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Nasogastric tube (NG tube)

 

What is a nasogastric tube?

A nasogastric tube can be used to feed your child when he is unable to eat or drink by mouth. It is called a nasogastric tube because it passes through your child's nose, down his throat and into the stomach. You may hear it called an NG tube.

Checking for tube placement

You must check the tube placement each time you insert the NG tube. Once it is in place, you must check to make sure the tube is in the stomach at least one (1) time each day. A good time to do this is when you have stopped the pump to change the feeding bag or to give medicines using the NG tube.

These steps will help you check the correct placement of the tube.

  • Wash your hands well with an anti-bacterial soap (any soap that says deodorant or antimicrobial). See “Do you know… Clean hands” for guidelines.
  • Pull back the plunger of a syringe to the milliliter (ml) mark designated by the CNS _______. You should have nothing but air in the syringe at this point.
  • Connect the syringe to the NG tube. Place the flat side of a stethoscope over your child's stomach. While you listen through the stethoscope, slowly push the air into the NG tube. If the tube is in the right place, you will hear the air as it passes into the stomach (it sounds like a “burp”).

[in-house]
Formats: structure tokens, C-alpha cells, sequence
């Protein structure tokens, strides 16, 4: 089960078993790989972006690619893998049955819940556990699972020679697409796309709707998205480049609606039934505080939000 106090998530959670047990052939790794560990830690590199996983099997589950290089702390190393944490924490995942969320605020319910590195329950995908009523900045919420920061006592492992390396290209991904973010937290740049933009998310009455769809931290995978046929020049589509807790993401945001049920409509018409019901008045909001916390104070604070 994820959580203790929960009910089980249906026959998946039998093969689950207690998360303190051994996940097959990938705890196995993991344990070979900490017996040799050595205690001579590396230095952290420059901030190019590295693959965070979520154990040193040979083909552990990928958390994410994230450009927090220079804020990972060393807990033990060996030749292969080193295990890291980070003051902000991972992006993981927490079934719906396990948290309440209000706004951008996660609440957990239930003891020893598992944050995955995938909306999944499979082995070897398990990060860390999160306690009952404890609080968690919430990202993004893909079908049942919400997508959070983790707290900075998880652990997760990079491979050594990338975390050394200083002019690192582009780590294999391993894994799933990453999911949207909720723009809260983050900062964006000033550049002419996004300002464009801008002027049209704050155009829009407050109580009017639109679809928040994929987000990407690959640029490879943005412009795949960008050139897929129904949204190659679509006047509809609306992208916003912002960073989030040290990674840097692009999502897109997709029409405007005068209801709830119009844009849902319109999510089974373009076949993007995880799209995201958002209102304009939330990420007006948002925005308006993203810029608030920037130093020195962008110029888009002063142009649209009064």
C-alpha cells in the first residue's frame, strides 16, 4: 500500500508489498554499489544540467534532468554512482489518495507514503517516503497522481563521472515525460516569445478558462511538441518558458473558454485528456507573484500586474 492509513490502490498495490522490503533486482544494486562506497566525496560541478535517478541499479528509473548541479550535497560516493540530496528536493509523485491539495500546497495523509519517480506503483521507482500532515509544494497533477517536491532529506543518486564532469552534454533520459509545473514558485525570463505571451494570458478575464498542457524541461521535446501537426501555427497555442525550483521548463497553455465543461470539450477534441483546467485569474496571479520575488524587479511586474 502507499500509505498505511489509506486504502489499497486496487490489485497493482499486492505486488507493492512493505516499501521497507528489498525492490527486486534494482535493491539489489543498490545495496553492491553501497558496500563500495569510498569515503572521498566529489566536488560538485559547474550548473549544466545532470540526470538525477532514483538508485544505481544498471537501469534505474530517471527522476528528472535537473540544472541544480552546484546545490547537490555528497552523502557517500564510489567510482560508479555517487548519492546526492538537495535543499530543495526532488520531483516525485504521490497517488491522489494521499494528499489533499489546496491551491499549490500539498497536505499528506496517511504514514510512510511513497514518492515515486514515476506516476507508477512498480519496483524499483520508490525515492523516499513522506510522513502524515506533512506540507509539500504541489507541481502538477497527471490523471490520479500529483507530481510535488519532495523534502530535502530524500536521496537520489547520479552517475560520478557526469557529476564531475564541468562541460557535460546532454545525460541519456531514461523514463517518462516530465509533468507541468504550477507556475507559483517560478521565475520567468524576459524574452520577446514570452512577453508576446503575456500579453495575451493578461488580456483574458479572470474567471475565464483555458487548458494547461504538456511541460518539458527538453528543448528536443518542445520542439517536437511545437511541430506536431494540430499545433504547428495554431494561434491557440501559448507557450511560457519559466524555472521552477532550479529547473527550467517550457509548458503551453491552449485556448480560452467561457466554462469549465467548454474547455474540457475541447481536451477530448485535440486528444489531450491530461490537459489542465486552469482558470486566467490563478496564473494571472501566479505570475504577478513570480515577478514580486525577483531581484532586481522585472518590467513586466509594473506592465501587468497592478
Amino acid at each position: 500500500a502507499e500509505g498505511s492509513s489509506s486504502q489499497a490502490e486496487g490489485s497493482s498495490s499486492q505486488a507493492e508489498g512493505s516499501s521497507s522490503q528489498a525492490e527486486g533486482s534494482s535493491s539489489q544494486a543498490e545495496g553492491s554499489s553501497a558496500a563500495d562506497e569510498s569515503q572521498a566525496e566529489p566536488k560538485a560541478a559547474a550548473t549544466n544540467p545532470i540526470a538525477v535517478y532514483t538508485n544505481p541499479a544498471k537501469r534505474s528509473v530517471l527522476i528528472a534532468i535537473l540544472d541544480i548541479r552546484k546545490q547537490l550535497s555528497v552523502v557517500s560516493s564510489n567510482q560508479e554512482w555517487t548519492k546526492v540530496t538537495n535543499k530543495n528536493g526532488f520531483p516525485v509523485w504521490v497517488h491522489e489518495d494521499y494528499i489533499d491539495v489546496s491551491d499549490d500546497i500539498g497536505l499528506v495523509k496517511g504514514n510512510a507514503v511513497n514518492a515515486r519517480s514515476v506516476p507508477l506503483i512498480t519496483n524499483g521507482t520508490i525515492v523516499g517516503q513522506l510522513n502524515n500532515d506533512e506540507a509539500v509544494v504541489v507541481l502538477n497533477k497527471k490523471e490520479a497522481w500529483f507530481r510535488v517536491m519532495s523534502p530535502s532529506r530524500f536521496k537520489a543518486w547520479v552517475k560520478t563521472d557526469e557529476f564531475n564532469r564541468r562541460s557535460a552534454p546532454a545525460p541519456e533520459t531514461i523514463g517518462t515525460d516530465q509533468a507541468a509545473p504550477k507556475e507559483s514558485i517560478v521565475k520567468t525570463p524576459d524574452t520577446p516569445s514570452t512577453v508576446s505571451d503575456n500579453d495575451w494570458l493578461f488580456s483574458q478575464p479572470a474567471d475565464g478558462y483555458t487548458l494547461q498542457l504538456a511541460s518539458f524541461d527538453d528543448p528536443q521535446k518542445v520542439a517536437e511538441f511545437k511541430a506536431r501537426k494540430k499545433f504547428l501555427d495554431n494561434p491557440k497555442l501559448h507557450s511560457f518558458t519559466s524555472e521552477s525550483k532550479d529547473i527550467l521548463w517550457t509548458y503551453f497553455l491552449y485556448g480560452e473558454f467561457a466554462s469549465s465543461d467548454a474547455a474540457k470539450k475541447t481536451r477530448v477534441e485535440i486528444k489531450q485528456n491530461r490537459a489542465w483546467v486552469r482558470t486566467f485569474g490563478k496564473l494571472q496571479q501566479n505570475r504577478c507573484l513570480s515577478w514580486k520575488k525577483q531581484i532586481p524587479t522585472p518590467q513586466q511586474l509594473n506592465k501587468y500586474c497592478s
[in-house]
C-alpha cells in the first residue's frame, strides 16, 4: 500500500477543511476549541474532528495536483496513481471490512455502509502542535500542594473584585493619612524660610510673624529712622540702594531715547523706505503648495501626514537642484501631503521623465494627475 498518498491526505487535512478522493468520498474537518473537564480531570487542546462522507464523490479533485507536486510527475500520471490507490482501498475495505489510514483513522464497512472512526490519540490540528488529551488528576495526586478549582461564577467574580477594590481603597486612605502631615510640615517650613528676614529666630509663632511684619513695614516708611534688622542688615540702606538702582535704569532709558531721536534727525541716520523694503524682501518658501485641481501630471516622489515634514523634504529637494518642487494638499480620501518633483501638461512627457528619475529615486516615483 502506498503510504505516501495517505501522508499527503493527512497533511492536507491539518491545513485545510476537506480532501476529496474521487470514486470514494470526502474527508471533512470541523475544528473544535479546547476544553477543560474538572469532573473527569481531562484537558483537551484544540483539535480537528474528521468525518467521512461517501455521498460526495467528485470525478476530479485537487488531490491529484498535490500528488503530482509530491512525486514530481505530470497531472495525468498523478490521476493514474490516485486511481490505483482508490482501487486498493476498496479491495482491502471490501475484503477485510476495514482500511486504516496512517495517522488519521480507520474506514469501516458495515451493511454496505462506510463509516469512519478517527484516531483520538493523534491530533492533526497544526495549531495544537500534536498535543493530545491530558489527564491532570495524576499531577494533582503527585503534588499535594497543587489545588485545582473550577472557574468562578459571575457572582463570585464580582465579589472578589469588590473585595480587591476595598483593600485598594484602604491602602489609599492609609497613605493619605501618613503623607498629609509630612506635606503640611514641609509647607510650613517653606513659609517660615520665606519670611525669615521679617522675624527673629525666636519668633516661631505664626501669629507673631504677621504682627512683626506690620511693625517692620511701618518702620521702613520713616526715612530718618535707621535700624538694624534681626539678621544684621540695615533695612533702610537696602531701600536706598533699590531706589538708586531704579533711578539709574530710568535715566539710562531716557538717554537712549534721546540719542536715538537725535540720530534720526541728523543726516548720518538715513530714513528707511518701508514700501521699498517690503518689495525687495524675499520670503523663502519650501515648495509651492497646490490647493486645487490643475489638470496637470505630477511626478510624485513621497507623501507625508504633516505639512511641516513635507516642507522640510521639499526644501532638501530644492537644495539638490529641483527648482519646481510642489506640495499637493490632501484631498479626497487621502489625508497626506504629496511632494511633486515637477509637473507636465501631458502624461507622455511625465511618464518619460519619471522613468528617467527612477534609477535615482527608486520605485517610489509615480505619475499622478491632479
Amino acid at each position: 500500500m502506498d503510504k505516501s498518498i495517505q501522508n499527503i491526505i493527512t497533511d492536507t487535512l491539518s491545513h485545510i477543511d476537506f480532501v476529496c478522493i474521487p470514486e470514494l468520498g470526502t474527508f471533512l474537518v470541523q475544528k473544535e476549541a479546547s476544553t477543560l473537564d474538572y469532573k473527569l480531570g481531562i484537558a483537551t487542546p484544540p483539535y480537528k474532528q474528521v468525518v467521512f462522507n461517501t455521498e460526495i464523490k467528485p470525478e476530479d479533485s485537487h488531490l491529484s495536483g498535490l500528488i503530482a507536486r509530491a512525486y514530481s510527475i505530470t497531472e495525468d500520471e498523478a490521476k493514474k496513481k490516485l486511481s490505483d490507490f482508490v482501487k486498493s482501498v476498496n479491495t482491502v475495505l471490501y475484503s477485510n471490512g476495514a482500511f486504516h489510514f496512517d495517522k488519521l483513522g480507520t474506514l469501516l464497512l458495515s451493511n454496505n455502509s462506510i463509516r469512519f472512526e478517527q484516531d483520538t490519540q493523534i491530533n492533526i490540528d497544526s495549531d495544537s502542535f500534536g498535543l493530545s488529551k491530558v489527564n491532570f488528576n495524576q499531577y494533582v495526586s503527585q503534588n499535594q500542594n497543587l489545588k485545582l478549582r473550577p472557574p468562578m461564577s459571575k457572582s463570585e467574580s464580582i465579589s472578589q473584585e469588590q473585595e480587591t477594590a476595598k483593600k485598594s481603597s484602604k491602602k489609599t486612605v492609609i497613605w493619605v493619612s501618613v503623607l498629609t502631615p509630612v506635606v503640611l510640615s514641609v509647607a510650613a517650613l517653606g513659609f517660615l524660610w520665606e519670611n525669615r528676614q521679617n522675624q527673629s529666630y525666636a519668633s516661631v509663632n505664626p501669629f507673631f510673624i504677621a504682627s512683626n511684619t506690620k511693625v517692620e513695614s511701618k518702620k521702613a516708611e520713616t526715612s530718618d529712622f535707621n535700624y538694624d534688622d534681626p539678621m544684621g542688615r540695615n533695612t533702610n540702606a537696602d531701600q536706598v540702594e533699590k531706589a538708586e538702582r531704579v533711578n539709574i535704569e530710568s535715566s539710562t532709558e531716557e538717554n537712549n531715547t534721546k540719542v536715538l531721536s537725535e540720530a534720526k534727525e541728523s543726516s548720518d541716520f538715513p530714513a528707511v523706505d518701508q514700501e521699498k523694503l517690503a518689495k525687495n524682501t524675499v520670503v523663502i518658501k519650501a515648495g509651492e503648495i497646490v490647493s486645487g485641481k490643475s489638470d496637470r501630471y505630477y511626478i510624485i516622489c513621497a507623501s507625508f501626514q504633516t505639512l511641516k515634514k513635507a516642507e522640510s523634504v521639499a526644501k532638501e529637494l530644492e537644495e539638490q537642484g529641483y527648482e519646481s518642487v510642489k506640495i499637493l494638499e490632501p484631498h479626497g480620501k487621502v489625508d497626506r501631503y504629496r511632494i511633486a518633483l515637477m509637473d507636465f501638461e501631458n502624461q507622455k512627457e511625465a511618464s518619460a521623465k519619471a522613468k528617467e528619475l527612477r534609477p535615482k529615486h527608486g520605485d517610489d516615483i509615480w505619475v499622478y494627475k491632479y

Another way for you to check for tube placement is to pull back on the plunger of the syringe. If stomach contents come back into the NG tube, the placement is correct.

If you are not sure that the tube is in the stomach, do not put the formula or any other liquid in the tube. Call or come to the hospital, so that the tube can be checked.

Giving continuous or cycled feedings

Follow these steps for giving continuous or cycled feedings to your child.

  • Gather supplies in a clean work area:
    • _____ ml of liquid formula (________________)
    • Feeding container (bag or bottle)
    • Pump tubing (if needed)
    • Feeding pump
    • Syringe
    • Water
  • Wash your hands with an anti-bacterial soap (any soap that says deodorant or antimicrobial).
  • Remove the clamp or cap from the NG tube or disconnect the old pump tubing. Using the syringe,slowly push _____ ml of water into the NG tube. This is known as flushing the NG tube.
  • If the tubing is attached to the feeding container, close the clamp on the tubing.
  • Pour the formula into the feeding container.
  • If the tubing is not attached to the feeding container, close the clamp on the tubing and attach it to the bag or bottle.
  • Prime the tubing with formula.
  • Connect the tubing to the pump according to the pump instructions.
  • Connect the pump tubing to the NG tube.
  • Check the rate on your feeding pump. Make sure it is set for the correct rate per hour. Follow this schedule:
    • Give ______ml every hour for 24 hours.
    • Give ______ml every hour between the hours of _____ and _____ or for ______hours.
  • Start the feeding.
  • Wash your hands again.

Things to remember

  • To operate the pump, read the instructions for that specific pump. Follow the instructions you have been given.
  • If your child is in bed during the feeding, be sure that you put his head and shoulders up on pillows.